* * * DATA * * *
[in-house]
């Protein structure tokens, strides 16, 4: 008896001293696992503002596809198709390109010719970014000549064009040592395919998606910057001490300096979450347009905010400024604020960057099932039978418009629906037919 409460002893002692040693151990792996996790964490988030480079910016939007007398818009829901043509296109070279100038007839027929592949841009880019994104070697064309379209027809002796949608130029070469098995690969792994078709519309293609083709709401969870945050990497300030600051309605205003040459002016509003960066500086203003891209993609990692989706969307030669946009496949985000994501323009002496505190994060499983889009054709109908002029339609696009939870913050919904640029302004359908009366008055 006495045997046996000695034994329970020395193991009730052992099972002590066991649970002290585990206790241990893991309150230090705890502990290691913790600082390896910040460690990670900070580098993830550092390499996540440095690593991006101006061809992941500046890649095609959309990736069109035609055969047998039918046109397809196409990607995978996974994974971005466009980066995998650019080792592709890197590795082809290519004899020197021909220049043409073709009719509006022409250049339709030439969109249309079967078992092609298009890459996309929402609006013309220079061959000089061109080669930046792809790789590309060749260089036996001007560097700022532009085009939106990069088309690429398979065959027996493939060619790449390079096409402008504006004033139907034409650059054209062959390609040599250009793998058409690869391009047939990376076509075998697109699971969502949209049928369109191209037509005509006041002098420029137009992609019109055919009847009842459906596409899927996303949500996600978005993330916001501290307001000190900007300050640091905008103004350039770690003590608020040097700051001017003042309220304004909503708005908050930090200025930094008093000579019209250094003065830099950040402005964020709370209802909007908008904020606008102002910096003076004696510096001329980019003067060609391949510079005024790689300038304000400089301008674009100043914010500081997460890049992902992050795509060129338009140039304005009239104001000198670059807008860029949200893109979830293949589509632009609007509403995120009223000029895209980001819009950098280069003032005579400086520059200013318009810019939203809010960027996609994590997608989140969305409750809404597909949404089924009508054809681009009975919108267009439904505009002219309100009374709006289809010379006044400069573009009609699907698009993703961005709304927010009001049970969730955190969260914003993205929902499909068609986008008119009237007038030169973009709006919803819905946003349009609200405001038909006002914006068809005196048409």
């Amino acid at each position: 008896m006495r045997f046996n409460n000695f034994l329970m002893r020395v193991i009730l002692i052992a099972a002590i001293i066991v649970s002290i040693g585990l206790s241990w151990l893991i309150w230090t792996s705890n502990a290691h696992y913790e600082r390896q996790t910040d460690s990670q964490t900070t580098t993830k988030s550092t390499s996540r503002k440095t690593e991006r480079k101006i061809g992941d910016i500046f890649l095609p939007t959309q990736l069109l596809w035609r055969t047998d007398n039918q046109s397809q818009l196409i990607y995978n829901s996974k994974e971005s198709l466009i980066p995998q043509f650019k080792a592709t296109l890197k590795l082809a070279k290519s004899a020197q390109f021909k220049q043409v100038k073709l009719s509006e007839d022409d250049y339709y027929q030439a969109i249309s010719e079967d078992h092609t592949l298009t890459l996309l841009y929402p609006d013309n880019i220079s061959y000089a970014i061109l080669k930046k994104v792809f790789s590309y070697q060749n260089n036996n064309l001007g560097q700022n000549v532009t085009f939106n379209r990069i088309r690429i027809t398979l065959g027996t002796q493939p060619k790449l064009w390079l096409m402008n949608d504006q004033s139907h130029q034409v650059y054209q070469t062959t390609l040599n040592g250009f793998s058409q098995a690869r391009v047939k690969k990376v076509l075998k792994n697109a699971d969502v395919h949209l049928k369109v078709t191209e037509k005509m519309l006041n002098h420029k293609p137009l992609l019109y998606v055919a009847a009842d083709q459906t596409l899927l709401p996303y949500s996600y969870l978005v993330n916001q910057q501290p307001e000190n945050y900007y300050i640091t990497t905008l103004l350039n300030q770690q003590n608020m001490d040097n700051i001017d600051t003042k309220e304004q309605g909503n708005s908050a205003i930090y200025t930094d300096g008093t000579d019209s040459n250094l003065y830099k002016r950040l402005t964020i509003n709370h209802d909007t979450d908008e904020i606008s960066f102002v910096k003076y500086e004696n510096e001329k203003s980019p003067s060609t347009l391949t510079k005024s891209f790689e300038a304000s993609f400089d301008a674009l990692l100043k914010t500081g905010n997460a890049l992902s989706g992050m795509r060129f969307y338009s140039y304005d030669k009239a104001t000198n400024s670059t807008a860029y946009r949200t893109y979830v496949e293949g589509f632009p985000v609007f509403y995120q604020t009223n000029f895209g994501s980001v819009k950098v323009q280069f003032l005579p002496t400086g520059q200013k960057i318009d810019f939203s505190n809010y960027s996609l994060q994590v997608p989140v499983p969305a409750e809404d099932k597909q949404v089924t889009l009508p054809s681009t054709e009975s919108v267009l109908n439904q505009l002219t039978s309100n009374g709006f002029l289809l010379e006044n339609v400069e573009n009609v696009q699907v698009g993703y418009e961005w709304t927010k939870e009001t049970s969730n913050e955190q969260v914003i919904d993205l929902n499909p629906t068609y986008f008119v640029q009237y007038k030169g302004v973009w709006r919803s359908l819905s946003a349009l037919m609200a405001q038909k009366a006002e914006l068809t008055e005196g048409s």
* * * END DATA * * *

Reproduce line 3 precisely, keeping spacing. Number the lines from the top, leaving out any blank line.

């Amino acid at each position: 008896m006495r045997f046996n409460n000695f034994l329970m002893r020395v193991i009730l002692i052992a099972a002590i001293i066991v649970s002290i040693g585990l206790s241990w151990l893991i309150w230090t792996s705890n502990a290691h696992y913790e600082r390896q996790t910040d460690s990670q964490t900070t580098t993830k988030s550092t390499s996540r503002k440095t690593e991006r480079k101006i061809g992941d910016i500046f890649l095609p939007t959309q990736l069109l596809w035609r055969t047998d007398n039918q046109s397809q818009l196409i990607y995978n829901s996974k994974e971005s198709l466009i980066p995998q043509f650019k080792a592709t296109l890197k590795l082809a070279k290519s004899a020197q390109f021909k220049q043409v100038k073709l009719s509006e007839d022409d250049y339709y027929q030439a969109i249309s010719e079967d078992h092609t592949l298009t890459l996309l841009y929402p609006d013309n880019i220079s061959y000089a970014i061109l080669k930046k994104v792809f790789s590309y070697q060749n260089n036996n064309l001007g560097q700022n000549v532009t085009f939106n379209r990069i088309r690429i027809t398979l065959g027996t002796q493939p060619k790449l064009w390079l096409m402008n949608d504006q004033s139907h130029q034409v650059y054209q070469t062959t390609l040599n040592g250009f793998s058409q098995a690869r391009v047939k690969k990376v076509l075998k792994n697109a699971d969502v395919h949209l049928k369109v078709t191209e037509k005509m519309l006041n002098h420029k293609p137009l992609l019109y998606v055919a009847a009842d083709q459906t596409l899927l709401p996303y949500s996600y969870l978005v993330n916001q910057q501290p307001e000190n945050y900007y300050i640091t990497t905008l103004l350039n300030q770690q003590n608020m001490d040097n700051i001017d600051t003042k309220e304004q309605g909503n708005s908050a205003i930090y200025t930094d300096g008093t000579d019209s040459n250094l003065y830099k002016r950040l402005t964020i509003n709370h209802d909007t979450d908008e904020i606008s960066f102002v910096k003076y500086e004696n510096e001329k203003s980019p003067s060609t347009l391949t510079k005024s891209f790689e300038a304000s993609f400089d301008a674009l990692l100043k914010t500081g905010n997460a890049l992902s989706g992050m795509r060129f969307y338009s140039y304005d030669k009239a104001t000198n400024s670059t807008a860029y946009r949200t893109y979830v496949e293949g589509f632009p985000v609007f509403y995120q604020t009223n000029f895209g994501s980001v819009k950098v323009q280069f003032l005579p002496t400086g520059q200013k960057i318009d810019f939203s505190n809010y960027s996609l994060q994590v997608p989140v499983p969305a409750e809404d099932k597909q949404v089924t889009l009508p054809s681009t054709e009975s919108v267009l109908n439904q505009l002219t039978s309100n009374g709006f002029l289809l010379e006044n339609v400069e573009n009609v696009q699907v698009g993703y418009e961005w709304t927010k939870e009001t049970s969730n913050e955190q969260v914003i919904d993205l929902n499909p629906t068609y986008f008119v640029q009237y007038k030169g302004v973009w709006r919803s359908l819905s946003a349009l037919m609200a405001q038909k009366a006002e914006l068809t008055e005196g048409s």